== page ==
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Chewing the fat with Annabel Langbein

New Zealand’s first proper international celebrity chef is just a down-to-earth girl who loves cooking.

With multiple cook books, TV shows in nearly 80 countries and a groovy gold blouse over skinny jeans, Annabel Langbein opened the Taste of Auckland festival at Auckland’s Victoria Park and reckons New Zealand is the premiere food basket of the world.

A quick break from book signing

But Annabel insists she’s not a chef she’s a cook. What’s the difference, I asked? A cook is “more about home craft, nourishing people around you. Not about high performance culinary gymnastics. More love, resourcefulness, expedience and nurture.”

Got it.

She’s a little bit Nigella Lawson and a little bit Rachel Hunter and has more time for people than her PA can handle. Her book signing session was like lining up to meet Santa and unless I physically man-handled her out of the tent, I wasn’t going to get my interview.

I man-handled and got my eight minutes during which time she jumped up to say hi to friends, but still managed to keep her train of thought on my very intelligent questions.

Actually we just chatted really about her “overnight” success which has taken 20 years, but after three minutes of chit chat I thought I’d better ask her one of the questions I had prepared earlier or I’ll have nothing to blog about.

“Where is your favourite place for cooking?”

Outside of New Zealand (of course) her favourite destination is southern Italy for its peasant traditions. “For me it’s authenticity and integrity in food. No industrial food chain.” (There, that gets the travel side of this blog in.)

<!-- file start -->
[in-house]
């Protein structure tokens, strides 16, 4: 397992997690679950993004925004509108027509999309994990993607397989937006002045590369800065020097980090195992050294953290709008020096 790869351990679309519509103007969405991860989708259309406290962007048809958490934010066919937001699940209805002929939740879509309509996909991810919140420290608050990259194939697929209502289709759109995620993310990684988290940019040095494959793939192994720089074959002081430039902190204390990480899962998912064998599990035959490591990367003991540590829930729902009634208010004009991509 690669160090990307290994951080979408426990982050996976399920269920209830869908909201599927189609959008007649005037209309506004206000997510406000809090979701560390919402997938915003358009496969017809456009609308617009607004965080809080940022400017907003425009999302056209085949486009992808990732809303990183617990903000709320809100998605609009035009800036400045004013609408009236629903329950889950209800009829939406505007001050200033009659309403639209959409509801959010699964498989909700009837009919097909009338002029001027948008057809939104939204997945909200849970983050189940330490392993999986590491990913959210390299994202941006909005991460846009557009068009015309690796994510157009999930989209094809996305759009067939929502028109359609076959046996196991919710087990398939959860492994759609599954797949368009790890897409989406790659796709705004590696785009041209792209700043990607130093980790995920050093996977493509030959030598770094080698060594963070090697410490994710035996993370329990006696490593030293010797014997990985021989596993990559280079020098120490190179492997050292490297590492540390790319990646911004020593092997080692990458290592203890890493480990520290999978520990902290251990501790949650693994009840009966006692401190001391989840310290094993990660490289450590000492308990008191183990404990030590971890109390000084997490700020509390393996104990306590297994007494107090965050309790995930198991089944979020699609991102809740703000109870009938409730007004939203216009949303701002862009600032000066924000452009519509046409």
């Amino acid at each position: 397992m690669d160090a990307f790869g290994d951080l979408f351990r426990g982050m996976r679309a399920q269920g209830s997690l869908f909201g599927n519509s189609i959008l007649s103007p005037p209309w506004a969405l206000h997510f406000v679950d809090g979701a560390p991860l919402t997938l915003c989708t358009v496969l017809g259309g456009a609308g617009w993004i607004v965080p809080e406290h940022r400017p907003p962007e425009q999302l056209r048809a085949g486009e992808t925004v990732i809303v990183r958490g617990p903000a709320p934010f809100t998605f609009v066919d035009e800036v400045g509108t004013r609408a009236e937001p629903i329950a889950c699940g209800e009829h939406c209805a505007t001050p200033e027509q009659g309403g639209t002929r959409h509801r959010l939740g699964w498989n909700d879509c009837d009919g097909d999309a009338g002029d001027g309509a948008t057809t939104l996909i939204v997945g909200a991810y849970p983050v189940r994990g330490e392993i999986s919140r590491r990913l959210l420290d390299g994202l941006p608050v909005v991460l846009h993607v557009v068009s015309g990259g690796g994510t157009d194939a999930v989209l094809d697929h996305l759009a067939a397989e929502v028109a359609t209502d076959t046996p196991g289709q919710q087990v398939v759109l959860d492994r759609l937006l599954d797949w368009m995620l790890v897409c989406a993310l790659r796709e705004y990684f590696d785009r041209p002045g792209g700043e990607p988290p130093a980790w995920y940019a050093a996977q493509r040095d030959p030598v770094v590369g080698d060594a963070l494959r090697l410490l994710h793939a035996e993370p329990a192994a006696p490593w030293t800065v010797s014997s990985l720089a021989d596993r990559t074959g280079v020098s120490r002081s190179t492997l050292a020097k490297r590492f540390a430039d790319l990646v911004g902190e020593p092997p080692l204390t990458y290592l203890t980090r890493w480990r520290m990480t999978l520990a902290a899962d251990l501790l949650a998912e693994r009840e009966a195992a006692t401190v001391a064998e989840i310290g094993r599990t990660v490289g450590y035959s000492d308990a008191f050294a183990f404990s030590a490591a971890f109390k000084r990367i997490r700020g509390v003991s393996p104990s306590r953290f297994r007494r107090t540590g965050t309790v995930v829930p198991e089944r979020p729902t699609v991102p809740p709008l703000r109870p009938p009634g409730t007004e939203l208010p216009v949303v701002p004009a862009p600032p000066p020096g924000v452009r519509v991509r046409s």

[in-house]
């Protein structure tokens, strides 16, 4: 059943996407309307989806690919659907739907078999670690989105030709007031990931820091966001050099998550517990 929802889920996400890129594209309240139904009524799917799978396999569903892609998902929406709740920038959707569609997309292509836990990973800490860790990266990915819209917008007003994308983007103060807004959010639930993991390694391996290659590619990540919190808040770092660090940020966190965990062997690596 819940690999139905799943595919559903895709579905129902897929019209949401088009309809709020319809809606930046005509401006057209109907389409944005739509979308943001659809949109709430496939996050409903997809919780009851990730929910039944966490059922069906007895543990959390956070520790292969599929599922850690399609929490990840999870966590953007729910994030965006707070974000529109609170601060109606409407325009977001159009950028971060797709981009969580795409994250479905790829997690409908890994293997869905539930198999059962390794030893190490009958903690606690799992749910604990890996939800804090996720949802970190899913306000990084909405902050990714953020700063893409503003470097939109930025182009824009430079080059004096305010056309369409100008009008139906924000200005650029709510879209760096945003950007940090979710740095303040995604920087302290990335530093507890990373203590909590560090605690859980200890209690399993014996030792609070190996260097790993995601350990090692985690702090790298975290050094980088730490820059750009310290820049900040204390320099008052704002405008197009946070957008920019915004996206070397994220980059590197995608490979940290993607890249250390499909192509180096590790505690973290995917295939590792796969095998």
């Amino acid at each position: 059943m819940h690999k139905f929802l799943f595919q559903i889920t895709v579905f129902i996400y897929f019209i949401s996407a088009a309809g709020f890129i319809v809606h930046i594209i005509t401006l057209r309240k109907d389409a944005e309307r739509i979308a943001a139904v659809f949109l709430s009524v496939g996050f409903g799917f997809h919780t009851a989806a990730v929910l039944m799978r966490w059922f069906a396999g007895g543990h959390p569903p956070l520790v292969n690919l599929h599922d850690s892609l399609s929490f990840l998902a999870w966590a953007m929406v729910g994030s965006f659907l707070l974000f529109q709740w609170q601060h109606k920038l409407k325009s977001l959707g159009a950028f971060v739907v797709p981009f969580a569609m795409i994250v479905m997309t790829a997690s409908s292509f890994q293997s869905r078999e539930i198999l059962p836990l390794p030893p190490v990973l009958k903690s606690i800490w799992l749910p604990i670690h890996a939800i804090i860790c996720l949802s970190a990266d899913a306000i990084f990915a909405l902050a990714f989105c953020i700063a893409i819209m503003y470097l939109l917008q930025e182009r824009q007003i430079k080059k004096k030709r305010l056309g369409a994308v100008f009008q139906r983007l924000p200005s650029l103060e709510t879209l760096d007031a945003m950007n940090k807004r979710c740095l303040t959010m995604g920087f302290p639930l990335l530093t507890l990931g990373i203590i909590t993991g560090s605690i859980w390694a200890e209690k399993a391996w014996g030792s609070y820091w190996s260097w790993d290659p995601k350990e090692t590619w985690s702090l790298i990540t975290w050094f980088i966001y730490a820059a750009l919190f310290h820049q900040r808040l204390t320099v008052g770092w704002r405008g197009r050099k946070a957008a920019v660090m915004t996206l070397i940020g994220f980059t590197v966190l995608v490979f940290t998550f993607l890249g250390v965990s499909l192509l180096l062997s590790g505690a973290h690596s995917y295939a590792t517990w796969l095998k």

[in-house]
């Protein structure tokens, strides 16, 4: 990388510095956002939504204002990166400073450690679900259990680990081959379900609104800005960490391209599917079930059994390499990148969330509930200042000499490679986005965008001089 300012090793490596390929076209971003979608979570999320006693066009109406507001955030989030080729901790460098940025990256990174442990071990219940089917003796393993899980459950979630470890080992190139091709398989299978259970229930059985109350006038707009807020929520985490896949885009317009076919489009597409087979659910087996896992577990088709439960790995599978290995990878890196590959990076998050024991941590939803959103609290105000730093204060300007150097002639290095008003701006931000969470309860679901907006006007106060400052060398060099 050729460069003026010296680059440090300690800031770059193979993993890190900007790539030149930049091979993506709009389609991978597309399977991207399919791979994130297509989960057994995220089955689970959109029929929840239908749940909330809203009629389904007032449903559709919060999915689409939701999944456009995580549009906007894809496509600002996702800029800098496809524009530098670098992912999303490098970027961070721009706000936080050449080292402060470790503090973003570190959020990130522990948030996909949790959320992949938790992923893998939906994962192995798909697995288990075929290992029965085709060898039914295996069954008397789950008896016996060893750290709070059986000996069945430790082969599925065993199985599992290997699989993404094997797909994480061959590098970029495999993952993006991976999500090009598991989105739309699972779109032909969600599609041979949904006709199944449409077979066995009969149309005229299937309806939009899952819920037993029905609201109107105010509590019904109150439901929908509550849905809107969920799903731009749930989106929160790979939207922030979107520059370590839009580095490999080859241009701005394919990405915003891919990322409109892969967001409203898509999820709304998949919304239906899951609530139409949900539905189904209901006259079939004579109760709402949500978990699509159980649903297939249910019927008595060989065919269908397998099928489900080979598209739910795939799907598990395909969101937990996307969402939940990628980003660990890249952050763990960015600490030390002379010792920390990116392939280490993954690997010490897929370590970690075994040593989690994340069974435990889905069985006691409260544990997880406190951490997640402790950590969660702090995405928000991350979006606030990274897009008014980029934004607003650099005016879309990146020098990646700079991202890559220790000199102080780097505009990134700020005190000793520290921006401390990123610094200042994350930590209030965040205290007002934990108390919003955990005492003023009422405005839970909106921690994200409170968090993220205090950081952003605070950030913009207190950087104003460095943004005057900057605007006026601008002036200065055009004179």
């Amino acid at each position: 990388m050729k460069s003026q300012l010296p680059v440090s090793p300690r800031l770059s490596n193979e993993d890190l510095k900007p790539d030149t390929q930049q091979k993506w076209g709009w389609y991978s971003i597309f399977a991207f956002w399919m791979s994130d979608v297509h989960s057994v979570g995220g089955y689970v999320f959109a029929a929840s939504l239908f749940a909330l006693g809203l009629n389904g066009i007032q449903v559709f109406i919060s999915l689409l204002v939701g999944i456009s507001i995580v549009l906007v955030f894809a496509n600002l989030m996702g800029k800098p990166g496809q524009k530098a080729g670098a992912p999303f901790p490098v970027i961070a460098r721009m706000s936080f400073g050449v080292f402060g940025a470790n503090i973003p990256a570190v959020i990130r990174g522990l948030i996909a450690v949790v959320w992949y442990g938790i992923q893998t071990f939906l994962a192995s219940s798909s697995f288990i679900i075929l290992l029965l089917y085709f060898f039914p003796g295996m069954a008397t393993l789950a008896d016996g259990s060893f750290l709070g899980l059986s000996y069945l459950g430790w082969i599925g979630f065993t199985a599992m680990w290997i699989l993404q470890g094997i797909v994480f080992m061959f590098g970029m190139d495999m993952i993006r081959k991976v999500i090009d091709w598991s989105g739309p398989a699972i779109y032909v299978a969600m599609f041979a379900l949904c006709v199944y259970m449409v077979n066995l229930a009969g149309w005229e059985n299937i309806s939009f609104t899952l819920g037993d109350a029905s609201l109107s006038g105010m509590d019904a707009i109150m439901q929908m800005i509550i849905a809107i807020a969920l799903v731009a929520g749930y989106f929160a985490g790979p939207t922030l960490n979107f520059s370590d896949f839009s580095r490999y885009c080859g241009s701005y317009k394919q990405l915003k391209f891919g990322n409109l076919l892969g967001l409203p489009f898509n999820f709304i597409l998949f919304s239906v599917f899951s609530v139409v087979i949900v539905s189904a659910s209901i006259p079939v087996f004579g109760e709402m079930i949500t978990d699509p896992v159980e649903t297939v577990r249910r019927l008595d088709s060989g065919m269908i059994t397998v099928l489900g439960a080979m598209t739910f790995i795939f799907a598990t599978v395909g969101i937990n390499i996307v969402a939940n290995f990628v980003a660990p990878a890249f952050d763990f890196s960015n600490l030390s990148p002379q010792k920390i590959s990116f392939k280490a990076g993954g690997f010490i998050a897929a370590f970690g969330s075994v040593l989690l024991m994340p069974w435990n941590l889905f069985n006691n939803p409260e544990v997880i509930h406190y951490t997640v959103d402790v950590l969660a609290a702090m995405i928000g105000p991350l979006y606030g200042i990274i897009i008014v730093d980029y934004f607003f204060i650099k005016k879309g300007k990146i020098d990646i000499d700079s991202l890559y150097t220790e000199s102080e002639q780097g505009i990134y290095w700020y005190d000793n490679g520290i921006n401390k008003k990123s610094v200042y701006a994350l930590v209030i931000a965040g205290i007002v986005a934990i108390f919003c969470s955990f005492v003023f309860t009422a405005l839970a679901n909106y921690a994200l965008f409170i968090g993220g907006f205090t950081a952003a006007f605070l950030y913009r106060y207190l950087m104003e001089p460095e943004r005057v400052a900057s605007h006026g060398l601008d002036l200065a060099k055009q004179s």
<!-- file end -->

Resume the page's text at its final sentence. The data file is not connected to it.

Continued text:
Her latest book (this post was first written in 2011) comes hot on the heels of the TV series (that made Kiwis sit up and take notice) and the incredibly successful Free Range Cook book based from her bach (crib/holiday home) in Wanaka.

Free Range in the City

This new one is Free Range in the City. I keep thinking Sex in the City – and I’m sure Annabel and Nigella would make an excellent TV series together. But I digress. This book (which I bought and had her sign like one of the groupies lined up earlier) has a whopping 220 recipes for city living – for those of us who don’t have acres of fresh produce in our gardens and maybe even have fussy kids to navigate around and lunchboxes to fill.

“How long did it take you to develop the 220 recipes,” I asked intelligently.

“I could have got up this morning and made three new ones,” she replied. Hmmm, writing that down. She’s prolific.

The lady clearly has talent. Recipes roll out of her head like a poet with a pen or a singer in the shower. Her kids have no family favourites to draw on because each meal has a new twist, she told me. And yes, she likes family cooking. When her kids were young and nutritious nightmares (my words, not hers!) “fridge fillings” saved her. That way, she says, you can add sauces and extra garnishes to dishes for the adults without having to cook five different dinners.

A big fan of farmers markets and artisan food stores, she loves poking about for new products – like blueberry sorbet from Omaha, she said waving in the general direction of their tent, down here at Taste.

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Hi, I'm Megan Singleton and I'm the word slinger of this travel blog as well as on radio in NZ every Sunday. Former Travel Editor at Yahoo NZ and current freelance writer for a few newspapers and mags from time to time, I set off on this travel writing journey 20 years ago and I've pretty much always got a suitcase half packed (or half un-packed!) I'd love you to join me on Facebook or Twitter and sign up for my newsletters if you want loads of travel tips, advice and deals!

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